By the time I got back to London, my neat round bump was not so little anymore. I was six months gone, and according to the scans, the baby was healthy and normal. I was bursting with love and excitement yet full of trepidation. A recurring dream from that time involved leaving the baby in a taxi.
One day, Philipp and I decided to bite the bullet and buy some stuff for the nursery. Neither of us were good “baby shoppers.” We felt inept in the presence of so many couples who’d studied assiduously, but we headed hesitantly toward the strollers.
“What brand did your friends recommend?” Philipp asked, his head already aching at the dizzying amount of merchandise on display.
“The Bugaboo,” I said, looking down at the price tag of one. Eight hundred pounds. I nearly jumped.
“But what’s the difference between them?” he asked. “There’s like a dozen.”
“How the hell should I know?” I hissed.
The store was stifling hot. My scarf was practically strangling me. What if, after 12 years of jumping out of helicopters in war zones and learning languages and meeting people from all different walks of life, I was now just another privileged, pregnant white lady looking at over-priced strollers in a generic department store? I thought about a blog post a friend had sent me: “The Birth of a Baby Is Also the Birth of You.” What did that even mean? What about the old me? What happens to her? Does she die?
“Let’s just get this one,” I said, pointing to a navy blue Cameleon Classic.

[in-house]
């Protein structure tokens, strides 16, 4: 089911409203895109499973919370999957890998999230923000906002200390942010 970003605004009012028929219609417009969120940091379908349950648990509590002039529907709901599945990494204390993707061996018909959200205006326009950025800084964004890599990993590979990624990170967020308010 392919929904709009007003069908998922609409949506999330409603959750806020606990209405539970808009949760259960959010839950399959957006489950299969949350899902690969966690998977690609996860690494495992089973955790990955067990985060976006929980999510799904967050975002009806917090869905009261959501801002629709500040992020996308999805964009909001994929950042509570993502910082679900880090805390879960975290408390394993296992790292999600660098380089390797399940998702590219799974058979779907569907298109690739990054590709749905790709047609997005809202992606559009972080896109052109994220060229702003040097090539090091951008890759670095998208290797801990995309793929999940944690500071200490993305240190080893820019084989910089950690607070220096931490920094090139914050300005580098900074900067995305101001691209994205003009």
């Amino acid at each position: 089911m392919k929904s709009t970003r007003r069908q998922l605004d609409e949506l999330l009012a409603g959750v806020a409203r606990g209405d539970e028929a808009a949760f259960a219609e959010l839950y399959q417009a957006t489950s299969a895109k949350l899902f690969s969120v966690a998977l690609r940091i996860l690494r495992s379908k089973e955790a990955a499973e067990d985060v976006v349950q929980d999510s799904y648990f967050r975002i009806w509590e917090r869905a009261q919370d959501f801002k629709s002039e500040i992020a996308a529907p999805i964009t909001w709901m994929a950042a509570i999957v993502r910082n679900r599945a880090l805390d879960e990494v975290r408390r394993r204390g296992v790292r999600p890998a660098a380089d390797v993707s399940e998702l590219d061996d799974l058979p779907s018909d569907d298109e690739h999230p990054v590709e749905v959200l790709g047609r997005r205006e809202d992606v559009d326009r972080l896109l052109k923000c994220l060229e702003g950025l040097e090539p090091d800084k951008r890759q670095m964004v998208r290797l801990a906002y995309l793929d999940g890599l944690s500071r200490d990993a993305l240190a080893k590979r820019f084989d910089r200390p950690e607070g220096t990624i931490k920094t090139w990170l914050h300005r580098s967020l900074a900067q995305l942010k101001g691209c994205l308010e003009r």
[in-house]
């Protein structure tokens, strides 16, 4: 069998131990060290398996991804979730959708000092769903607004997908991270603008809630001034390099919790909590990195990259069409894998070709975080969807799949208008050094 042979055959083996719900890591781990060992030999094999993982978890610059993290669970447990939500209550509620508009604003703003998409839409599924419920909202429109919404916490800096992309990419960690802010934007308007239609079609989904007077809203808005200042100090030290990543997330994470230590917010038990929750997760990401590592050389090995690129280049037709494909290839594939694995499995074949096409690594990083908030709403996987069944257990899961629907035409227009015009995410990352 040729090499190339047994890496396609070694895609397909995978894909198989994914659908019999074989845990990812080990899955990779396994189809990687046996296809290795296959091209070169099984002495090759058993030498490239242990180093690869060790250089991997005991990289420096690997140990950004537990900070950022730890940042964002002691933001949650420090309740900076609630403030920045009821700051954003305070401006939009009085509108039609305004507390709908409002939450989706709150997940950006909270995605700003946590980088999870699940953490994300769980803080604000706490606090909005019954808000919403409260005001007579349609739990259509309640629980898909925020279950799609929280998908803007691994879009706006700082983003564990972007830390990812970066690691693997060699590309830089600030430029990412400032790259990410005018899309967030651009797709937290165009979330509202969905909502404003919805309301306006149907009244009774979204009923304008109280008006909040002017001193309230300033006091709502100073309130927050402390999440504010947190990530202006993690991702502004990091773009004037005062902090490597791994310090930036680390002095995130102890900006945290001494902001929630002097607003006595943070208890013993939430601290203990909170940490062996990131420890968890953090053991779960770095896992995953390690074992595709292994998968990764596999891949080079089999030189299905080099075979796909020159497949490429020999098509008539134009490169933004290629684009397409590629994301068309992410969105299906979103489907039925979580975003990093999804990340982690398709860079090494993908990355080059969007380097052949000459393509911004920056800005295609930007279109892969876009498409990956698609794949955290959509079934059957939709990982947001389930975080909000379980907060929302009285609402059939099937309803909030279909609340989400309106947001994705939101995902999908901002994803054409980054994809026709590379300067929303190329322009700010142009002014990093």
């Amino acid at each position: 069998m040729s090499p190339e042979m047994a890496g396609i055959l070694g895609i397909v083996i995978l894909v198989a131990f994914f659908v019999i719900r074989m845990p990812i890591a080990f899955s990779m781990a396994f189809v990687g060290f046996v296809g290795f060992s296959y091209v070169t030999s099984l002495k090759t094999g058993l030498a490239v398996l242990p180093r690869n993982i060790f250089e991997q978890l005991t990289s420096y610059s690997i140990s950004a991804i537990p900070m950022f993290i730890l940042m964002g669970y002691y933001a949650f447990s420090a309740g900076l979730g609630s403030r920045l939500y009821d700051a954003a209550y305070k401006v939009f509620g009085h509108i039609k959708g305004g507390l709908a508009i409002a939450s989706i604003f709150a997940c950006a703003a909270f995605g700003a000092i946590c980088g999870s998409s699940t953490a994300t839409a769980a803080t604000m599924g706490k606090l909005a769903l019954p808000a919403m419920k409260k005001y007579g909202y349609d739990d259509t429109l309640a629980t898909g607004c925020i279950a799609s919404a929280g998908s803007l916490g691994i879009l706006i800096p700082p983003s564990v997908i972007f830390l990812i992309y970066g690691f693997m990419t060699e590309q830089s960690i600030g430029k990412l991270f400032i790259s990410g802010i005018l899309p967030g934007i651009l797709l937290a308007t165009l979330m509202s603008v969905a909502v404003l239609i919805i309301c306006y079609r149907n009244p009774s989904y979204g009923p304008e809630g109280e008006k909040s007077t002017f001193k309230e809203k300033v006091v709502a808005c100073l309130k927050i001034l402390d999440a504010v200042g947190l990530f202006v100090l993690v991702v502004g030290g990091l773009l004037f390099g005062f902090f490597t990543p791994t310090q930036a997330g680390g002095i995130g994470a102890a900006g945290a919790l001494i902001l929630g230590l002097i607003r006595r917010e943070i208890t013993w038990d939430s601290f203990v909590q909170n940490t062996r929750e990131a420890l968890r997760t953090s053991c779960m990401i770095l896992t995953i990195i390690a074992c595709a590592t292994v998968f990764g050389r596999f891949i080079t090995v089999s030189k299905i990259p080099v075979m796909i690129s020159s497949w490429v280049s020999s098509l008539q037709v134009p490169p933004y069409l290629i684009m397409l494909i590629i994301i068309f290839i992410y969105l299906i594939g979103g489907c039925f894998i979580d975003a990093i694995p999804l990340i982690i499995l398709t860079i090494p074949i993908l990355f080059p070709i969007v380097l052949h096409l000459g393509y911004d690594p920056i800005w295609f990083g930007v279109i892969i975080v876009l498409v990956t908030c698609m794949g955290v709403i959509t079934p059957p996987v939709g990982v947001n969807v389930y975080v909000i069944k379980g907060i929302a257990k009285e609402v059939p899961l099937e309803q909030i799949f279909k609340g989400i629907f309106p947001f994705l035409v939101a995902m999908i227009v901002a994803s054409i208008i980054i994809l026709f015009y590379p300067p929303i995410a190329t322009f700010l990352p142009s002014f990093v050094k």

“Fine,” Philipp said.
It was probably my fear of the mundane, mixed with apprehension about my capacity for motherhood, that pushed me to make one more big trip before my already very indulgent bosses drew the line. It wouldn’t look good for CNN if one of its senior correspondents was abducted or hurt weeks before she was due to give birth.
For months I’d wanted to go back to Yemen, where a civil war had brought the country to the brink of famine, and from where I’d last reported during the summer of 2015. It was almost impossible to get there because Saudi Arabia and the United Arab Emirates had imposed a near-total blockade on the country. Their stated objective was to try to oust Iran-backed Houthi rebels who had taken control of the capital and much of the northwest region. But after more than two and a half years of the blockade, the Houthis still held sway in large parts of Yemen—and people in the country were starving to death.
One of CNN’s best London-based producers, Salma Abdelaziz, had been working for weeks on ways to get into Yemen. A young Egyptian American, she’d been in Syria with me, and I trusted her implicitly. She was bright, tenacious, and incredibly calm in stressful situations. Eventually she found a way to get to the largest city in southern Yemen, the port of Aden. It was controlled by UAE forces, but she’d managed to befriend someone who could help grease the wheels for us.